All your books share insights of what is now called historical events – is that what you’re attracted to, creating a simple record?

The books I like to read are about places where I’ve worked. When I read those books I see how accurate they are – when I go to a place to work I’m actually living there and when you live in a place it’s a lot different then visiting it as a tourist.

For example, in Kenya – wow, how different was that – I found out the Masai were wonderful people.

How important is it to keep a record of people and events?

I write a log book everyday and I print them out into booklets. In this house I have two libraries – one whole room has my logbooks and other works, then there’s a secondary room, the den, which is a fiction library. I have a lot of books.

Why I do it – it started when I worked for the United Nations, and unless you wrote a Final Report they deducted $500.00 from your final pay. I realised that you can’t remember what happened two weeks past, so everyday I write one. Everyday I write it into the computer and there it is then, backed up of course.

What were you doing for the United Nations?

That was in India – I was the UN Drilling Instructor for the state government of Madhya Pradesh.

So you have also taught drilling as well.

Oh yes, I’m an instructor.

What does ‘drilling’ mean when you’re using it in the mining industry (or for bridges and dams construction)?

You have to drill a hole and take the core out and then the geologists examine the core and then these are put through various stages of mineralogy. We’d drill holes to thousands of metres. They’re trying to determine what minerals are there and in what quantities.

For example, in this upcoming job at the Philippines we’re drilling for magnetite, which is iron ore, and rare earths.

You’re a bit of a gypsy Jervis – have lived in so many places, done so many things – where does that stem from?

I’m a loner you see. I like my own company. I don’t have many friends here. I just have Bridget, my cat and myself. Now Bridget is the exact opposite, she’s gregarious and has friends everywhere and is always going out.

See, when I come home from overseas, this is my holiday, my house, my home – and I love my house so much. I always do the washing and wiping up, I do all the laundry, I do the vacuuming, I’m house-proud.

How often on average were you away?

On percentage it would be about eight months of the year a few decades back.

Why did you move to Maleny?

When we were evicted from the lighthouse we decided to move to Queensland. We first looked around to live on the Hawkesbury, around Patonga too, and then we looked into living on a houseboat and were going to do that but decided against that. We then came up and had a look around Queensland, the Sunshine Coast. We were at Eumundi and Noosa, just driving around and one day we drove into Maleny. I had to go to the bank and next door was a real estate agent and this woman came out and said to Bridget ‘ are you guys looking for a house?’ and Bridget said yes of course.

A lot of people when they look at Maleny, look for 40 acres or such without realising that 40 acres takes you everyday of your life just to mow it. We also could see, with getting older, that we didn’t want a Queenslander with all these steps.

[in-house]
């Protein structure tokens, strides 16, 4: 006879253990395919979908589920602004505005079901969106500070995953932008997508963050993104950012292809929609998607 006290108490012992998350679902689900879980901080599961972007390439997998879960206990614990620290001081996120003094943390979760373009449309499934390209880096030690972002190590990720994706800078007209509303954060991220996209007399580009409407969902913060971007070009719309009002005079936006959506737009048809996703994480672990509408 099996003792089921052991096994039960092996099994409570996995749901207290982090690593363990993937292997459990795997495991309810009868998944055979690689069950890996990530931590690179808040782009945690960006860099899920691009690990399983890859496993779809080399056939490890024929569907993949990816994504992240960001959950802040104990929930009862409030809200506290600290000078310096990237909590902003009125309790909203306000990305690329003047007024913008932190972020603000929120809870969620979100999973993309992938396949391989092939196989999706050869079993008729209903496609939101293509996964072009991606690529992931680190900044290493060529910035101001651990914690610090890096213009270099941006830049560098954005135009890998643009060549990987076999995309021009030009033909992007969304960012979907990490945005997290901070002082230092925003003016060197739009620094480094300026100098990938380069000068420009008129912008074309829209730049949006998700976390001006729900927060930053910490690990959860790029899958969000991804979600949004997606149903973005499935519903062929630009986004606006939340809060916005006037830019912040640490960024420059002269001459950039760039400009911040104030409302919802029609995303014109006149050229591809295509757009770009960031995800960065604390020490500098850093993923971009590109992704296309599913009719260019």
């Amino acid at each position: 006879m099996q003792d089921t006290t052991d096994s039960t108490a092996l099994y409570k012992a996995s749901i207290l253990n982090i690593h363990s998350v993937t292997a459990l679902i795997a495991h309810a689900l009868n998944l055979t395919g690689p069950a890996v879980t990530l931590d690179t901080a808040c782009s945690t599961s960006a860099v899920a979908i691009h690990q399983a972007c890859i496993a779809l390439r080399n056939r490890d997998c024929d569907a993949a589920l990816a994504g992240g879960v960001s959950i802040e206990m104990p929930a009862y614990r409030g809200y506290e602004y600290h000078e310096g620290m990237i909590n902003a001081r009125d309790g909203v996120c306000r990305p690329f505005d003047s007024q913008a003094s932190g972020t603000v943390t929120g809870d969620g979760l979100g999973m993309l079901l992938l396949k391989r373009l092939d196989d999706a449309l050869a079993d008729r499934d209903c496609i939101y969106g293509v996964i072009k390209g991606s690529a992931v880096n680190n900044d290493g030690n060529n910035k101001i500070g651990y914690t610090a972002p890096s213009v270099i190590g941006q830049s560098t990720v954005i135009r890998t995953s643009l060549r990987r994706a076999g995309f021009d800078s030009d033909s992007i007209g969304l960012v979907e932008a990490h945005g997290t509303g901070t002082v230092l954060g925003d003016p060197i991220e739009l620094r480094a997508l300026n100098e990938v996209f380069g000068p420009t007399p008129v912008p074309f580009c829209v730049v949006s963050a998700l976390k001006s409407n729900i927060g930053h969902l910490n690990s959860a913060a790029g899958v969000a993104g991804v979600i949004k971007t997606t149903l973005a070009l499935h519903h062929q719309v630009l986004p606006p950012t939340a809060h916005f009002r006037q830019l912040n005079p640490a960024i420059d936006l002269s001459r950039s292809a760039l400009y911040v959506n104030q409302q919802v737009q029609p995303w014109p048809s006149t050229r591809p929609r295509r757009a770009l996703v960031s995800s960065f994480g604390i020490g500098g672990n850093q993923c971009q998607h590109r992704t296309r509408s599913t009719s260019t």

This real estate agent showed us a round a few places and then showed us this little cottage we live in now, it’s more like a bungalow – there’s no steps apart from the one into the house – because when you get old, you need it flat. So I have one end of it and Bridget has the other end of it and the cat shares us.

What is your favourite place in Pittwater and why?

The headland – Barrenjoey. What a great place. Pittwater’s fantastic, all of Pittwater. I used to sail as crew, we used to go up the Hawkesbury – what a great place. Even when you hop on that ferry that goes all the way up the Hawkesbury just to have lunch – that’s unique.

We are still undecided, Bridget and I, whether we’d still like to be living at the lighthouse, it was such a wonderful life and we met so many people. But it had no electricity and no running water.

Here we have a totally different lifestyle in a lovely little town, a very friendly town. At least once a week we each have a dream about the lighthouse, obviously they’re distorted at times, but they’re amazing dreams.

If anyone has a query about the history of Barrenjoey they can contact me – I have so much stuff still here. I will make a copy of the Architectural Study and send that to you.

That would be fantastic – we’ll run those so people can access it permanently. 

What is your ‘motto for life’ or a favourite phrase you try to live by?

I’ve never been depressed in my life – couldn’t contemplate suicide – so ‘Be Positive’

The Red Light of Palm Beach is the second book of a lighthouse quartet written by Jervis Sparks, who with his wife Bridget, lived at Barranjoey Lighthouse, Palm Beach, Sydney for 31 years, from 1968 to 1999. This book is the story of some of the keepers who served at that lightstation and contains more than 150 illustrations, with the foreword written by Tom Keneally.

It is Available from us (Green Wing Press Pty. Ltd) for a mere $25.00. Please email greenwingpress@live.com.au with 'The Red Light Of Palm Beach' as your subject and include a delivery or postal address or telephone 9974 2874.

Bridget and Jervis Sparks - The Chase Alive Program. 

Jervis and one of his Whistling Kites.

Barranjoey Lightstation in August, 2013. 

 Copyright Jervis Sparks, 2013.